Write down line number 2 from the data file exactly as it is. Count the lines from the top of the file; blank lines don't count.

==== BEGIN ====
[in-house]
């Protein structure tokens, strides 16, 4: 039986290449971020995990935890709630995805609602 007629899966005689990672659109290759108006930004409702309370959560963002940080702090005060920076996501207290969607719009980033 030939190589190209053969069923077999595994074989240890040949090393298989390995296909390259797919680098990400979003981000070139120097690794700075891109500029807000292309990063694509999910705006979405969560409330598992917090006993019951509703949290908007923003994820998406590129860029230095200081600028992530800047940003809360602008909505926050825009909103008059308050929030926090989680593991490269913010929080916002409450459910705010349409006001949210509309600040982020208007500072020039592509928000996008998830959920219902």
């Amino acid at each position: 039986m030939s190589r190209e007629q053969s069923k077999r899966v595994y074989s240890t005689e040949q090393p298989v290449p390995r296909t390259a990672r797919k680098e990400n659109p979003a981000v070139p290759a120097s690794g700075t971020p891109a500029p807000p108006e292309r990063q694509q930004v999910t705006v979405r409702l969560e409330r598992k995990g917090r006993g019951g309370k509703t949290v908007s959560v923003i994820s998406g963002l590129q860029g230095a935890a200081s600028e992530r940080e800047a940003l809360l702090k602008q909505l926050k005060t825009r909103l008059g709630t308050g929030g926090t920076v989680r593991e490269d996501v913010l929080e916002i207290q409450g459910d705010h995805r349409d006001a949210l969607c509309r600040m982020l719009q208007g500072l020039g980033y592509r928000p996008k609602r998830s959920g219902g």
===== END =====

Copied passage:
């Protein structure tokens, strides 16, 4: 039986290449971020995990935890709630995805609602 007629899966005689990672659109290759108006930004409702309370959560963002940080702090005060920076996501207290969607719009980033 030939190589190209053969069923077999595994074989240890040949090393298989390995296909390259797919680098990400979003981000070139120097690794700075891109500029807000292309990063694509999910705006979405969560409330598992917090006993019951509703949290908007923003994820998406590129860029230095200081600028992530800047940003809360602008909505926050825009909103008059308050929030926090989680593991490269913010929080916002409450459910705010349409006001949210509309600040982020208007500072020039592509928000996008998830959920219902």